World oil supply falls by nearly 600,000 barrels a day
The dip was mainly from non-Opec production, and in July it had fallen to 96.6m b/d
World oil supply fell nearly 600,000 barrels a day (b/d) in July to 96.6m b/d mainly on lower non-Opec production. Despite the monthly fall, total output towered 2.7m b/d above a year earlier, of which Opec crude and natural gas liquids made up nearly 60%.
Opec oil supply held steady near a record three-year high in July at 31.79m b/d. Saudi output eased from an all-time high, offsetting another record-smashing month from Iraq and the UAE and slightly higher Iranian production. Total Opec production stood 1.3m b/d above a year ago.
The IEA said a stronger demand outlook and slower non-Opec growth have raised the ‘call on Opec crude and stock change’ for 2016 to 30.8m b/d, up 1.4m b/d year-on-year and a 600,000 b/d revision to the IEA’s previous report. The ‘call’ in the fourth quarter this year is expected to rise 650,000 b/d to 30.6m b/d from the third quarter.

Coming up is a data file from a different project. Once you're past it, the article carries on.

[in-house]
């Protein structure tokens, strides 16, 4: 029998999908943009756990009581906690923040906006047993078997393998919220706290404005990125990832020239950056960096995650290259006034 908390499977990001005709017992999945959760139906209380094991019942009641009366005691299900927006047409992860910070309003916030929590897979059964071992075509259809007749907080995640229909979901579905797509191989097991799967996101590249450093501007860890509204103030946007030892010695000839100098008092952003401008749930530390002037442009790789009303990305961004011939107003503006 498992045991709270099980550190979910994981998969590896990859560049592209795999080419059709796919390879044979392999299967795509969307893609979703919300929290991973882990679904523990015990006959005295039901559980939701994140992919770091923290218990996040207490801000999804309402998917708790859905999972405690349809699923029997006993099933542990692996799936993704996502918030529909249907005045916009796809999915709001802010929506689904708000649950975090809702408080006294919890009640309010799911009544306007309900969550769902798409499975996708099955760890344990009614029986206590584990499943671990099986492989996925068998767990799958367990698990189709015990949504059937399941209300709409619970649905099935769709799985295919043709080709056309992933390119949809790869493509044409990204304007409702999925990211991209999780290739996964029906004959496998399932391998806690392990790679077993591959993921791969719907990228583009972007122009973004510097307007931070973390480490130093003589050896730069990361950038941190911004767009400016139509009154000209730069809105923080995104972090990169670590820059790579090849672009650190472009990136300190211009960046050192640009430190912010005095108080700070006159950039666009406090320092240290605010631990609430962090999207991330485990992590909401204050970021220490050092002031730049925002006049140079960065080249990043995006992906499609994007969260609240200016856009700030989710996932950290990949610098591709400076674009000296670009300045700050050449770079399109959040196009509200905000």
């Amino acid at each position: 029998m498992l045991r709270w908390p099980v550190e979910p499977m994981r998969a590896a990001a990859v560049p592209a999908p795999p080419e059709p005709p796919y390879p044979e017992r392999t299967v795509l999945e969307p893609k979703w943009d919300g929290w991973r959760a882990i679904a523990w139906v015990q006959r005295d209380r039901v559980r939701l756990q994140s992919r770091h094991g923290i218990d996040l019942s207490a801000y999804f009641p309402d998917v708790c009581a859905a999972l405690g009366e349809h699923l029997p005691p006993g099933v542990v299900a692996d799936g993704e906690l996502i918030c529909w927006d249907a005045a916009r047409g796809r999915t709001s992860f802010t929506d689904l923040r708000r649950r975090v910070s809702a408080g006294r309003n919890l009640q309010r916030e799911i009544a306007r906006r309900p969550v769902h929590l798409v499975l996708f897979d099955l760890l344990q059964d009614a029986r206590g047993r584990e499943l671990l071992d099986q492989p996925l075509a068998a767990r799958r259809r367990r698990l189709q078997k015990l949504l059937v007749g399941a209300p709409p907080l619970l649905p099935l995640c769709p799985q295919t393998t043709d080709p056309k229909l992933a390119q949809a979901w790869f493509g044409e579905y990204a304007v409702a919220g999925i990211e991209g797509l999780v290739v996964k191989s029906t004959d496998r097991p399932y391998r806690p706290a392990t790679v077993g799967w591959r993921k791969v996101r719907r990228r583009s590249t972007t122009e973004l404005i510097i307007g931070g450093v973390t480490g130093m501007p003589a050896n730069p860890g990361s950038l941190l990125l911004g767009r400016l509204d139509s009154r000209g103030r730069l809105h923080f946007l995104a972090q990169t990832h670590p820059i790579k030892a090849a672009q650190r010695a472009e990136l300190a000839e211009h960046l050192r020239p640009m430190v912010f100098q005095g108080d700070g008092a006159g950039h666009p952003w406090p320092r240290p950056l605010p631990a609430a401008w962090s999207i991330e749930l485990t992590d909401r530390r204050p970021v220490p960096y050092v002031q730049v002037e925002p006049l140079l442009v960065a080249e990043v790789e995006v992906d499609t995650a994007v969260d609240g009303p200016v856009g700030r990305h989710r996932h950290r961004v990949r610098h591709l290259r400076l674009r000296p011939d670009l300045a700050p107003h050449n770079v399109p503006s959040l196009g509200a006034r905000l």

As lower prices and reduced investment take their toll, non-Opec supply growth is forecast to decelerate sharply through the end of the year and drop in 2016 – with US growth hit hardest. Non-Opec output is predicted to add 1.1 million b/d, to average 58.1m b/d in 2015 and contract next year by 200,000 b/d to 57.9m b/d. That compares with record growth of 2.4m b/d in 2014.
Non-Opec output fell by almost 600,000 b/d in July to 58.1m b/d, thanks to slowing US supply and seasonal North Sea maintenance. Total supplies were nevertheless nearly 1.2m b/d above a year ago, with the Americas making up most of the growth.